If you’re eager to stop breastfeeding, you should still aim to make it a gradual process. When done gradually, mastitis and clogged ducts aren’t typically an issue. According to La Leche League, “If you wean cold turkey, your breasts will likely become painfully engorged, and you might develop a breast infection. Your baby will probably fight the switch from your warm, soft breast to a plastic substitute.” So for the health of yourself and the happiness of your child, a gradual wean is the way to go.

 

How do I ensure my baby is getting proper nutrition as I wean and after we’re done breastfeeding?

This will depend on when you decide to wean your baby. “If your infant is weaning between 6 months-1 year, they need an infant formula containing iron, which supports development,” said Dr. Valentine. “And you will also need to begin introducing baby foods rich in iron, vitamins, and minerals.” However, if your baby is 12 months or older, they can move right onto cow’s milk. This offers calcium and vitamin D, which both contribute to growing bones.

If you are concerned about proper nutrition, you should speak with your pediatrician and do weigh-ins, or even make an appointment with a registered dietitian to navigate specific dietary needs.

 

I’ve heard about post-weaning depression, is this common? What are the signs?

Women are becoming more well-versed in recognizing the signs of postpartum depression, but post-weaning depression is also something to be aware of. “Some women are relieved to have their bodies back and some women feel a real loss when they wean their babies,” said Bonnie. “Both are very normal.”

She also explained that some of these feelings can be related to your hormones adjusting, as well as feeling as if you’re losing a relationship you’ve worked so hard to develop. It’s good to take some time for self-care and also to speak with someone you trust and who will listen. If you ever have feelings that seem to linger, speak with a trained mental health professional.

 

 

What should I do if my child is refusing cow’s milk?

If your baby is used to breast milk, don’t be alarmed if they at first refuse cow’s milk. This is fairly common and there are ways to combat this.

In my own experience, I used pumped breast milk mixed with whole milk, starting with a large proportion of the mixture being breast milk. I gradually increased the amount of whole milk and decreased breast milk until she was drinking pure cow’s milk. It took about a week and this worked for us. Also, different brands of milk might have different flavors, so it’s worth trying a few brands before jumping to the conclusion that your child dislikes cow’s milk.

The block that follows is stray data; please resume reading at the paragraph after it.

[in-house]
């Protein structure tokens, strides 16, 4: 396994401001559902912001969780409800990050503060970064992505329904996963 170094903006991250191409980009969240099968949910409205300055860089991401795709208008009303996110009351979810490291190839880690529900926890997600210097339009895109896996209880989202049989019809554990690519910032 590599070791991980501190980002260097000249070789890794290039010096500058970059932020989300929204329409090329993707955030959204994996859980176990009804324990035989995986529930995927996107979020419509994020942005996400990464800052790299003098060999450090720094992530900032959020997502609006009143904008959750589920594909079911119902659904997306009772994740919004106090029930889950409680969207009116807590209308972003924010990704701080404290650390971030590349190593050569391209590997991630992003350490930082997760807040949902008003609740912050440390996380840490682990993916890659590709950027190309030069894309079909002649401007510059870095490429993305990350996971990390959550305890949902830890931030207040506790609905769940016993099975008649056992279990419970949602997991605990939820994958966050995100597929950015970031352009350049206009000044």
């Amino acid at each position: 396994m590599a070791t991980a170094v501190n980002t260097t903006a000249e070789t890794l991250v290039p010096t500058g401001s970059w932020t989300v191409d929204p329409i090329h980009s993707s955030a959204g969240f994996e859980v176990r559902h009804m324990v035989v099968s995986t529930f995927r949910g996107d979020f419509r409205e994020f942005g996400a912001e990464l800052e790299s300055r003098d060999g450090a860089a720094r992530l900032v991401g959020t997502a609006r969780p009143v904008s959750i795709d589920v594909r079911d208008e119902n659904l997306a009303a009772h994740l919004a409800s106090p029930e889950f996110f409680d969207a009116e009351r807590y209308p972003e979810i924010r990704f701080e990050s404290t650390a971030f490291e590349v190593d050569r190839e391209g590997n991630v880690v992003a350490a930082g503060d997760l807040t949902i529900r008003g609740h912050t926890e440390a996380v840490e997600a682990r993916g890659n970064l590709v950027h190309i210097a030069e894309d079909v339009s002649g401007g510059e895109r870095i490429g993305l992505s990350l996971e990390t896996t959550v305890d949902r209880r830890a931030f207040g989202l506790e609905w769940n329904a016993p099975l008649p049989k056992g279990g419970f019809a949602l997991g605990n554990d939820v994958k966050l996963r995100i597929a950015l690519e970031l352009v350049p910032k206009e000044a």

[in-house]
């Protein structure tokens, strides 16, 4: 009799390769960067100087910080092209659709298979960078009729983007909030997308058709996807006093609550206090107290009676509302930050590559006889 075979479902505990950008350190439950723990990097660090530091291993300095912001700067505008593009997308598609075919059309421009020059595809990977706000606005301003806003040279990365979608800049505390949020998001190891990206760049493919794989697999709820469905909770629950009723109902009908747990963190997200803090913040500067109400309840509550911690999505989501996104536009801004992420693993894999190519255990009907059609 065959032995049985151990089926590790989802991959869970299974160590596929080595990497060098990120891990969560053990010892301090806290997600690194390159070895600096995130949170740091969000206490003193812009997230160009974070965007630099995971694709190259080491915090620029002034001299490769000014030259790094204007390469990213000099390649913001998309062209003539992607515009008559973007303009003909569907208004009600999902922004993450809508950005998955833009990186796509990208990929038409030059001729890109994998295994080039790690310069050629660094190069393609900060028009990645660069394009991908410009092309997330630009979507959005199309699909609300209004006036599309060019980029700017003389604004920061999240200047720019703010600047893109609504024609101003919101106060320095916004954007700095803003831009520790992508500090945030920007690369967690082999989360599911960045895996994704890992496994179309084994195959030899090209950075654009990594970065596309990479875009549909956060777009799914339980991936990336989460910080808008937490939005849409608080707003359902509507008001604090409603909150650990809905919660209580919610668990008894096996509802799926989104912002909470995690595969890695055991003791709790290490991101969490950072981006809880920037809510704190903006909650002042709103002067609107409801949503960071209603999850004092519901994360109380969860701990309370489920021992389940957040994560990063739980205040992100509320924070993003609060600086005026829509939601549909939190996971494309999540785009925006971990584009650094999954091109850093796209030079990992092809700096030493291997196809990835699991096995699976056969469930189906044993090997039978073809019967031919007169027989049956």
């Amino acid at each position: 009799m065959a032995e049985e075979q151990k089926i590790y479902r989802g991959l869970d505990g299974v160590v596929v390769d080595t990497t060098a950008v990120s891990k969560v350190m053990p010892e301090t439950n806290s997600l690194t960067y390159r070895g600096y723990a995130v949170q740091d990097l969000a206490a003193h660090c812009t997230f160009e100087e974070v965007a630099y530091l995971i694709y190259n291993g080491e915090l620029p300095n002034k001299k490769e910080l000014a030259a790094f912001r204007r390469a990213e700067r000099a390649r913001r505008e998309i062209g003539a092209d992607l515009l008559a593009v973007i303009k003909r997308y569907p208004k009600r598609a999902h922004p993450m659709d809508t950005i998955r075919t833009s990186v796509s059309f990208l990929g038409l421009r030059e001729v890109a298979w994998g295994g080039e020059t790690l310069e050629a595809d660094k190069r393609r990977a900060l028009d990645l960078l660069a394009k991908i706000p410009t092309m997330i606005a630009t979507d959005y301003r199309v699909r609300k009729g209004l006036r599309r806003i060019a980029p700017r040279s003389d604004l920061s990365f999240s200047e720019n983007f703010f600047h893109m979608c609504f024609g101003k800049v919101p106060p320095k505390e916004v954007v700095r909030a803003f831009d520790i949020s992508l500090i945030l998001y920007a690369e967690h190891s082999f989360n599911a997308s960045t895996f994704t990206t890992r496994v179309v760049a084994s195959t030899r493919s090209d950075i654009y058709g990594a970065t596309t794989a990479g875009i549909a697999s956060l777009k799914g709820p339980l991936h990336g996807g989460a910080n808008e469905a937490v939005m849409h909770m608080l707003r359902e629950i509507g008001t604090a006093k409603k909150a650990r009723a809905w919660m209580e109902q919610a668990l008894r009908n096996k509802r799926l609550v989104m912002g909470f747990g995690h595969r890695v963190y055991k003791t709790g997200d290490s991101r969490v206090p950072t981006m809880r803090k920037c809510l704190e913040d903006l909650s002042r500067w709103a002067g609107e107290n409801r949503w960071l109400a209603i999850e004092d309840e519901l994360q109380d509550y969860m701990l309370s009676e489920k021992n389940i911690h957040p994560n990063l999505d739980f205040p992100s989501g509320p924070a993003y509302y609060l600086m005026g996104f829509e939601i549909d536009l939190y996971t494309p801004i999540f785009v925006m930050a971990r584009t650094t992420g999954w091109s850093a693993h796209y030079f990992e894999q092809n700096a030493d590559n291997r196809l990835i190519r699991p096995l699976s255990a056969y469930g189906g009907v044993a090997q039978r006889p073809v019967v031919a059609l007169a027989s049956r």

Dr. Valentine shared that there can be a number of reasons why a baby might refuse cow’s milk. Some possibilities she says to question include, “Was it in a cup or bottle? (fun cups can help!), and what was the temperature of the milk? Some like it warmed (but not hot).”

And both Dr. Valentine and Dr. Sabri shared cow’s milk isn’t the only way your child can get calcium. Try incorporating other forms of dairy into their diet, from things like cheese, cottage cheese, or using yogurt in a smoothie (and if your child has a dairy sensitivity, your pediatrician can provide other suggestions). Dr. Nadia shared that yogurt smoothies are a great way to incorporate fruits and veggies into a child’s diet. Take any leftovers and freeze them into a popsicle mold for a refreshing and nutritious snack.

 

Breastfeeding has also meant bonding with my child. How can I ensure we still have calm moments together even after breastfeeding is done?

Now that my daughter is a busy 1-year-old who doesn’t sit still for more than 60 seconds at a time, I think back to how calm she was when breastfeeding. A part of me misses holding her and being still for a few precious minutes each day. I definitely don’t miss when the breastfeeding process was happening every 90 minutes for 40 minutes at a time (those first few weeks are brutal!), but the quiet moments in the last few months were quite blissful.

If you’re also missing these moments, Bonnie recommended having a time where you are focused on being with your child without distraction. Consider sitting together and reading a book or going on a leisurely walk together. Make a special time to be fully present. Look for ways to slow down and really connect to maintain that special bond.

 

Read More: 4 Ways Breastfeeding Has Improved Since My Mom Had Me—And One Thing They Had Right

 

Show Comments +